Je’Vida Marks First Feature Film in the Skolt Sámi Language

An aunt and niece duo reunite at a house they inherited only to explore the aging woman’s past of assimilation in a post-war Finland. Such is the synopsis of Katja Gauriloff’s 2023 film, Je’Vida. Chosen as an Official Selection at the 2023 Toronto International Film Festival, this black and white picture marks the first feature film in the Skolt Sámi language. One can witness this piece and more at the 6th Annual Sámi Film Festival.

You might remember Katja Gauriloff as last year’s SFF festival curator. Her film, Jussi, won the 2024 Best Documentary Film at the Finnish National Film Awards, and she continues to create films based on her Sámi heritage (thereby uplifting the previously silenced voices of the Sámi people).

The festival – presented jointly by the National Nordic Museum in Seattle and Scandinavia House in Manhattan – will host screenings at both venues. In addition to Friday’s feature film, this year’s curator, Liselotte Wajstedt (a Sámi multimedia artist from Sweden) chose eight shorts to be shown in two sessions on Saturday as well as virtually from February 8th through February 11th. 

Click image to enlarge.

Based in Stockholm, Liselotte has made two dozen shorts and feature films, most notably her award-winning feature film The Silence in Sápmi as well as Sire and the Last Summer (both of which screened at last year’s festival). For those attending the festival on Saturday in person, a Q&A with the curator will be held at 12pm.

Highlighting female filmmakers, this year’s short film line up includes Áfruvvá – Mermaid (Marja Helander, 2022) about a sea-dwelling creature that represents the soul of those who have drowned and Daughters of the Midnight Sun/Overlander (Ylva Floreman, 1985) which explores the daily lives of Sámi women as they grapple with the progress threatening to overthrow their traditional customs.

As an attendee at last year’s SFF, I’m curious about what this year’s festival has in store for me. I remember most clearly the striving to preserve Sámi culture in a world determined to erase them.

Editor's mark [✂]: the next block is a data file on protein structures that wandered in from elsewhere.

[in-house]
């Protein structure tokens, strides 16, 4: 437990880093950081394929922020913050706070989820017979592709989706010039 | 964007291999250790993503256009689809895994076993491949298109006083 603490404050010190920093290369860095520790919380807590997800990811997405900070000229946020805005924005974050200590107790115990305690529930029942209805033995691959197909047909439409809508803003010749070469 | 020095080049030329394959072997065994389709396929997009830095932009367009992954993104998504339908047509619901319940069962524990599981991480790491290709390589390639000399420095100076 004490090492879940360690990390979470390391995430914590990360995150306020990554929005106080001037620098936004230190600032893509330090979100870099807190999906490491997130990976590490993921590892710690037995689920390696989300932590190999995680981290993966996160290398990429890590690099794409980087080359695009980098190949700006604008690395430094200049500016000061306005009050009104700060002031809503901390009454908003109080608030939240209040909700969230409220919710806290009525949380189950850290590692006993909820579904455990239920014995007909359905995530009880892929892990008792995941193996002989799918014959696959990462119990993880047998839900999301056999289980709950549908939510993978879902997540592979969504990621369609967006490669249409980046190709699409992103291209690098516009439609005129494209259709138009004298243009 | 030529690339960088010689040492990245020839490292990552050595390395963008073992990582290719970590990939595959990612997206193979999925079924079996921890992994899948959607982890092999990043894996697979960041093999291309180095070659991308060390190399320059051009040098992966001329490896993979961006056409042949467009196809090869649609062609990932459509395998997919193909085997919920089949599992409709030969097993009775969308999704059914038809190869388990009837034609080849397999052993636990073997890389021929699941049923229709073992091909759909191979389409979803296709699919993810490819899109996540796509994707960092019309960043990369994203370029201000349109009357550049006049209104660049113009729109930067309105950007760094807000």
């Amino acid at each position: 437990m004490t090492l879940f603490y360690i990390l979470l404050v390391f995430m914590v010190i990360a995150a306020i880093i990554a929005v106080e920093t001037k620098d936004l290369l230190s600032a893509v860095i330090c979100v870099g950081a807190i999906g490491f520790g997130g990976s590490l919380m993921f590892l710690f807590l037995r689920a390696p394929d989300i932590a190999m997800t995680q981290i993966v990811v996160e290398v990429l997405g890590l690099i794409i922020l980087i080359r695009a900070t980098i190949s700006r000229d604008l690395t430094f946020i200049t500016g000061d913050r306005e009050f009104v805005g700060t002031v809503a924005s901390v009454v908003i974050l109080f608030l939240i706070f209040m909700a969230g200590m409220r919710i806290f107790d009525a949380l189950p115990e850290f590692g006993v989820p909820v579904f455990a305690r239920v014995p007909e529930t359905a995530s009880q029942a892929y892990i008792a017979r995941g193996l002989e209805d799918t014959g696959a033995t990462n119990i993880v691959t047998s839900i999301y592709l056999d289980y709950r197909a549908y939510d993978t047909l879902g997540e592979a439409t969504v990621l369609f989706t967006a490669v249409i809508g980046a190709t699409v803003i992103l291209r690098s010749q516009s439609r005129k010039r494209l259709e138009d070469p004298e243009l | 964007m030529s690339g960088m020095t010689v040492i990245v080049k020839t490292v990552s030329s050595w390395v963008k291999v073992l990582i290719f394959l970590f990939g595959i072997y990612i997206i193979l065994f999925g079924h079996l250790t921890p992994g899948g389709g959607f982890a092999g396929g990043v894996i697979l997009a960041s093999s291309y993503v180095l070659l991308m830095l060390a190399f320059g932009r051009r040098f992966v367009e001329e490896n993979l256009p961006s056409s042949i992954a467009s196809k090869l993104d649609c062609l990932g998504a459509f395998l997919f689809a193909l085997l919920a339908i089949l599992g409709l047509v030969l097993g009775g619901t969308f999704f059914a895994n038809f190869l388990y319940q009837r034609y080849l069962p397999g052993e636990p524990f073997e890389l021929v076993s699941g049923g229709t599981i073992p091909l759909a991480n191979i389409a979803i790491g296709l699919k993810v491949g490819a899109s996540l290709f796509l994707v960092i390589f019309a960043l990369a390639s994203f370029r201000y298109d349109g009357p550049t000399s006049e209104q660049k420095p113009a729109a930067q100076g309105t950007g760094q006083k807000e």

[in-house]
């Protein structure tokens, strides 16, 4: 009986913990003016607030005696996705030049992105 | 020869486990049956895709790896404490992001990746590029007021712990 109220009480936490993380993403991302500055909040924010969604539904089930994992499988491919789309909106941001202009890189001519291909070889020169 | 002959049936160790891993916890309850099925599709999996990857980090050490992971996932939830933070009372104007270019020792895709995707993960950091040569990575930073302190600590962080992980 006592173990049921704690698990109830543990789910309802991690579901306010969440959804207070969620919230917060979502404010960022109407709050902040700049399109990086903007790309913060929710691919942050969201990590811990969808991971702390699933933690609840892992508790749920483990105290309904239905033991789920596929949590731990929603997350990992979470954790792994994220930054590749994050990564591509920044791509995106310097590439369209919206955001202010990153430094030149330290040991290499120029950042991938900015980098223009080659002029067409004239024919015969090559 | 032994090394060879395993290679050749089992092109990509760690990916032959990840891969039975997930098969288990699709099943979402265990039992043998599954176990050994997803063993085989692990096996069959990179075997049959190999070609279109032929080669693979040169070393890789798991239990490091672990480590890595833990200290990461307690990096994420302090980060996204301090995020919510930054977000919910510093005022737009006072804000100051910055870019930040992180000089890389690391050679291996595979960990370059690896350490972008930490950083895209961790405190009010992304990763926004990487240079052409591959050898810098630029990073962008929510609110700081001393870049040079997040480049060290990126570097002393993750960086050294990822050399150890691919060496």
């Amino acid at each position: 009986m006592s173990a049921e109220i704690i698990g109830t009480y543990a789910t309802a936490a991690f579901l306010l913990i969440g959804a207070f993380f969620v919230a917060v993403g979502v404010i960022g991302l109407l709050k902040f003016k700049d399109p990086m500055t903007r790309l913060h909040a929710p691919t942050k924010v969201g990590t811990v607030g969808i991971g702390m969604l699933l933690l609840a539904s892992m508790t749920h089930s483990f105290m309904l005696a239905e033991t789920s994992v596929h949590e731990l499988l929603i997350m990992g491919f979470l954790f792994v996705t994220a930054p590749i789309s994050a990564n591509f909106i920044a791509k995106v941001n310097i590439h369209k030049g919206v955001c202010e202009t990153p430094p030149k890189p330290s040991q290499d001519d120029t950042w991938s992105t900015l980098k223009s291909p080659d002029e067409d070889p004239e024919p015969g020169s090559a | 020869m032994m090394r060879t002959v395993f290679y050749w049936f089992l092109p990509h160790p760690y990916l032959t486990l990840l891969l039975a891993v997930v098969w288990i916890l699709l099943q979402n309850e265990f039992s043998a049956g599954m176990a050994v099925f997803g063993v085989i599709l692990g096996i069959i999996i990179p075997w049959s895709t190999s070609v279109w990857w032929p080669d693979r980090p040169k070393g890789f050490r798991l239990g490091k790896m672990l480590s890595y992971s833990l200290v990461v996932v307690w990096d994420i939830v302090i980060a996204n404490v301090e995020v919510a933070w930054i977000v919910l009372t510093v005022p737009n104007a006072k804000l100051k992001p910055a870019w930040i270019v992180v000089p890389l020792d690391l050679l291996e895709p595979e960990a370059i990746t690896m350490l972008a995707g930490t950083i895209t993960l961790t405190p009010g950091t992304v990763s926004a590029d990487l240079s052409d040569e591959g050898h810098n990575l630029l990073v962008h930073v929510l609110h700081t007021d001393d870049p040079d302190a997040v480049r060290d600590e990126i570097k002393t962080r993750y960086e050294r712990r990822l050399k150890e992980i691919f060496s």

The history-making Je’Vida will definitely be on my roster, and I’m also looking forward to the eclectic mix of shorts on this year’s docket.

© Taylor Beckman (2/7/24) – Special for FF2 Media ®

LEARN MORE/DO MORE

Click here to view the full 2024 Sámi Film Festival lineup.

Purchase an in-person pass to the Sámi Film Festival.

Purchase a virtual pass to the Sámi Film Festival.

Watch the trailer for Je’Vida on YouTube.

Learn more about Sámi history and culture on Wikipedia.

Click here to read Reanne Rodrigues’s 2023 FF2 post about last year’s festival.

CREDITS & PERMISSIONS

Featured photo: Photo of Katja Gauriloff. Photo Credit = Jukka Gröndahl. Used with permission of Katja Gauriloff. All Rights Reserved.

Middle photo: Map of the Sámi homeland from Wikipedia.

Bottom photo: Still from Je’Vida. Courtesy of Sámi Film Festival (with gratitude to Lori Fredrickson). All Rights Reserved.

Tags: Áfruvvá - Mermaid, Daughters of the Midnight Sun/Overlander, Finland, Finnish National Film Awards, Je'Vida, Jussi, Katja Gauriloff, Liselotte Wajstedt, Marja Helander, National Nordic Museum, Norway, Sámi, Sámi Culture, Sámi Film Festival, Sámi Filmmakers, Sámi Women, Scandinavia, Scandinavia House, Sire and the Last Summer, Taylor Beckman, The Silence in Sápmi, Toronto International Film Festival, Ylva Floreman

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Taylor Beckman (she/her/hers) is a sister, daughter, friend, avid baker, and adorer of Regency-era British television shows. After graduating from Muhlenberg College with degrees in both Psychology and Theatre (acting and directing concentrations), she flew to Europe where she performed as a theatre artist, teaching English in Belgium and France. Once she returned to the States, Taylor pursued a career in acting until the pandemic happened and she changed the trajectory of her life. Taylor is now a student at NYU getting her Masters in Drama Therapy where she hopes to combine her love for theater with the inherent therapeutic qualities that stories possess. When she isn't writing theatrical reviews or profile pieces for FF2, Taylor can be found drinking mint tea and reading a Charlotte Brontë novel. Thank you to Jan and the FF2 Media team for the opportunity to critically engage with people and the art form of performance.
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